IT’S a special week for actor Vansh Bhardwaj, who portrays the character of Lance Naik Chanda Singh, one of the 21 Sikh soldiers in Kesari, the film based on the Battle of Saragarhi. A master’s in theatre from Panjab University, Chandigarh, Bhardwaj, for more than 16 years was part of theatre director Neelam Mansingh Chowdhry’s group The Company, playing powerful roles in many of her acclaimed productions.
What began as a hobby when he was 10, slowly became a passion, as he decided to learn the craft. Bhardwaj says whatever he is in real life and the work he has done in films, theatre has a major role to play in it. Theatre, says the actor, teaches you discipline, dedication, and value of time, it also teaches one the importance of working as a team, widening the imagination and creativity. “It, undoubtedly, opens doors to the world around you and gives you a different perspective to look at the mundane things of life. It ultimately gives you the confidence to go out there and do what you want. I am an actor and a performer. I love to perform — be it on stage, in front of the camera, or on the street, the space doesn’t really matter. The basics are the same, you just have to work a little on the technicalities,” says Bhardwaj, who has acted in Udta Punjab (2016)and Commando (2013).
Kesari, as a film, says the actor, is very important, for he believes it is imperative to be connected and be aware of one’s roots. “We must know where we come from. The sad part is that many of these stories are not mentioned in our textbooks. But the good part is that our education system has finally decided to include the Battle of Saragarhi as a part of the curriculum in schools. Films are a great medium to share amazing facts, stories and achievements,” he says.
Talking about his role of Lance Naik Chanda Singh, Bhardwaj describes him as brave, fierce, aggressive yet soft-hearted, up for all sorts of challenges. The first thing, he says, was to look like a Sikh, as he wanted to be as original as possible. He didn’t want to use a fake beard, so Bhardwaj started growing his hair and beard; and didn’t cut it for more than a year. The actor underwent Army training, sword fighting, action training and even learnt how to use ammunition. “Although, it was quite tough and physically draining, I enjoyed every bit of it as I am a fitness freak and a martial arts practitioner. There was also a month-long acting workshop with the actors who were playing the other Sikh soldiers, so that we get to know each other well.”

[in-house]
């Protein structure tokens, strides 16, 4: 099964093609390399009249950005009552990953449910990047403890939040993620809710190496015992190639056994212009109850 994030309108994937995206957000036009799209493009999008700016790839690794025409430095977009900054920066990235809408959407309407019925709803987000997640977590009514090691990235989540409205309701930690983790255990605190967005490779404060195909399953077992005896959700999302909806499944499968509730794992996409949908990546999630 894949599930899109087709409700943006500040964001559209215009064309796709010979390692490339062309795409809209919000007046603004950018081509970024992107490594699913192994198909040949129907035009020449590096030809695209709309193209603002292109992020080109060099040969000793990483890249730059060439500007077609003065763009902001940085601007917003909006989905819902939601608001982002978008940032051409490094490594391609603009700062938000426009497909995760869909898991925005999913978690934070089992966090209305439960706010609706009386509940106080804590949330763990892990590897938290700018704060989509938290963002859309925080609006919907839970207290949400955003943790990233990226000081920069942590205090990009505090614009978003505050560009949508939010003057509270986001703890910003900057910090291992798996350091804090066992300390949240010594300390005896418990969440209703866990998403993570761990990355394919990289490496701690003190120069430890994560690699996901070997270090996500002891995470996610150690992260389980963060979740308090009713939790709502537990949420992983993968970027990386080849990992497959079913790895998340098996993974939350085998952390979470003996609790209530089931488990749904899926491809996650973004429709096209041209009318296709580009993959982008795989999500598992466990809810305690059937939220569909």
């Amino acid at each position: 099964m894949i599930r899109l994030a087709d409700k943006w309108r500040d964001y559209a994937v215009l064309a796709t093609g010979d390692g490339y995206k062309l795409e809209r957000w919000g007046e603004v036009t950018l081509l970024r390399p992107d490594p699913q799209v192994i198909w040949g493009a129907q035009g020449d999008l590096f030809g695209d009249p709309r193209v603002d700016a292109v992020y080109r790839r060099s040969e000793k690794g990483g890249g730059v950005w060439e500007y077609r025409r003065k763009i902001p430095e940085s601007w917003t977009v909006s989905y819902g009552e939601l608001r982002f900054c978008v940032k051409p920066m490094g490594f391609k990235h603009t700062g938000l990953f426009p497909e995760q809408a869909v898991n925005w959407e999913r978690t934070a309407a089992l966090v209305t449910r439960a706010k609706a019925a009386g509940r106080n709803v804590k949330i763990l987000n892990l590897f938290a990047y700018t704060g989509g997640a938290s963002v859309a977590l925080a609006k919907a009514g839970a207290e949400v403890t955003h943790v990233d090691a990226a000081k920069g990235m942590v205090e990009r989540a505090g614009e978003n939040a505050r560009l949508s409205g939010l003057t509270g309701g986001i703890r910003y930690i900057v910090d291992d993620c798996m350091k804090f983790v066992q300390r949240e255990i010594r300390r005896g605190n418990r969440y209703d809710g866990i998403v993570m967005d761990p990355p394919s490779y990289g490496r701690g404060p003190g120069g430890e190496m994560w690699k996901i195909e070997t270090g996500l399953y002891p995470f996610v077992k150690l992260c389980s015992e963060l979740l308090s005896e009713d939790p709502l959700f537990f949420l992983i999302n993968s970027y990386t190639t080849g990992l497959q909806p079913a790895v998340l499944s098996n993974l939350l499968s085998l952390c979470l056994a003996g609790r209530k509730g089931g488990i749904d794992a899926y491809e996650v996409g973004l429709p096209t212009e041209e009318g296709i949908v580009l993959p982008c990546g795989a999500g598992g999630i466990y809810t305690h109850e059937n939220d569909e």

To work on the background story and life of the character in terms of where he hailed from, details about his childhood, family and friends, Bhardwaj says he read up as much material on the Saragarhi battle as he could, though little is available. He had sessions with the director to get a gist of how he perceives the character, so as to be able to do justice to it. One of the special moments of the film that the actor recalls was the shooting of a high-voltage scene with Akshay Kumar, someone he had grown up watching in the 1990s, hoping to be an action hero like him, one day. “Sharing the screen with him was a dream come true.”
While Bhardwaj is enjoying diverse experiences on film sets, theatre as a medium remains an intrinsic part of his life. “Performing in front of a live audience is an experience beyond words. For that one hour or more, you live the character without any interruption. You go through the whole journey of the character both physically and emotionally,” says Bhardwaj, who will soon begin an independent film and a